Why are there animals that do not have intestinal bacteria that live in the body?
In recent years, interest in the
Why Is the Microbiome Important in Some Animals but Not Others? | Quanta Magazine
The microbiome is an important supporter of human health, including food digestion, nutrient absorption, and immune system. In recent years, tools for measuring and analyzing microbial counties have evolved, and it has become clear that microbiomes exist everywhere in the animal kingdom and coexist with animals. As a result, some researchers are proposing to extend the range of 'animals' to the microbiomes they carry.
In the summer of 2011, biology researcher
However, among the ants caught by Mr. Sanders, about two-thirds of them have almost no microbiome in their intestines. Although there were foods, debris, and cell walls of the intestines in the intestine, almost no intestinal bacteria that had been thought to coexist in the intestines of animals were found.
The image below shows the types of ants captured and analyzed by Mr. Sanders and the bacteria present in their intestines. The shining part shows bacteria, but it can be seen that many kinds of bacteria are shining like a galaxy, and some kinds of ants have almost no intestinal bacteria.
After bringing back the ants collected by Mr. Sanders to the laboratory and quantifying the amount of bacteria present in the body, the type of ants rich in bacteria in the body is 10,000 times more than the type of ants with a low amount of bacteria It was found to have a quantity of intestinal bacteria. Expanding these ants to human size means that some varieties carry one pound of bacteria, while others harbor as little as coffee beans. I will. “This is a huge difference,” says Sanders.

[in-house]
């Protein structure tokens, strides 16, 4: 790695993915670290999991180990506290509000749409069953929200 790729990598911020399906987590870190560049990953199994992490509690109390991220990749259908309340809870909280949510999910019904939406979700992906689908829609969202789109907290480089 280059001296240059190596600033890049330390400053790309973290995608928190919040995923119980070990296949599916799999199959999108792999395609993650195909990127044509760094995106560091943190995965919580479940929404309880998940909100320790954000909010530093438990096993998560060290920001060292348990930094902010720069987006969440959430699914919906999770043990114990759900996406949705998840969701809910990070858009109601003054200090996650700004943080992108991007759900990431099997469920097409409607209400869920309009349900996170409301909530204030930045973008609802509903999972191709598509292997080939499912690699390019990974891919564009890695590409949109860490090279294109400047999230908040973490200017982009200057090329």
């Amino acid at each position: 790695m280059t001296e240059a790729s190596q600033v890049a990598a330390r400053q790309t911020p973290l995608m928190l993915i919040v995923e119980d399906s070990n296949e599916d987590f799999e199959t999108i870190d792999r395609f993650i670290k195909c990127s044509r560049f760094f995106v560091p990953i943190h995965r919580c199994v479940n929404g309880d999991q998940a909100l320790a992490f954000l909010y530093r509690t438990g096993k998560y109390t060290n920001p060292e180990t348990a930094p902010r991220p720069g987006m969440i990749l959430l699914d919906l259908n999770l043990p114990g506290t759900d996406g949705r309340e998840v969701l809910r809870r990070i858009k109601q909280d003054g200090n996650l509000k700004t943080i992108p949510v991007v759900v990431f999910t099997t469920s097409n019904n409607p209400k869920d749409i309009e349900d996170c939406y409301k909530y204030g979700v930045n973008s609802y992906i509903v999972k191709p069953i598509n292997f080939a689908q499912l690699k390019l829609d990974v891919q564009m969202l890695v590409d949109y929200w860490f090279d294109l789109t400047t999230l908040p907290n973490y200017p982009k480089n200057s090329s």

In 2017, Mr. Sanders
In recent years, many researchers believe that animals have a symbiotic relationship with bacteria in the body, but it was in the early 20th century that people became aware of the symbiotic relationship between animals and bacteria. Initially, there was little thought that 'every animal has abundant intestinal bacteria,' but eventually, 'all animals have a symbiotic relationship with bacteria, and if they do not have a symbiotic relationship, they cannot live well.' The idea became a majority. Opposing this trend, in 1953,
'The human flora has put our ideas into the work of microorganisms,' said Tobin Hammer , an ecological and evolutionary biology researcher at the University of Texas at Austin . We tend to project our own examples to the outside. ' The human example does not necessarily apply to other animals, and Sarah Hurd , a microbiologist at the University of Connecticut , argued, 'The story is more complex and vague.'
Almost at the same time Sanders was investigating ants in Peru, Hummer was investigating the caterpillar flora in Costa Rica. However, Hamer, who was not able to detect the intestinal bacteria of the caterpillar, said, `` Finally, the caterpillars have stable intestinal bacteria, rather than failing to detect the intestinal bacteria after several months. It seems that there is no possibility. ” “This was a totally unexpected shift in thinking for me,” Hummer commented.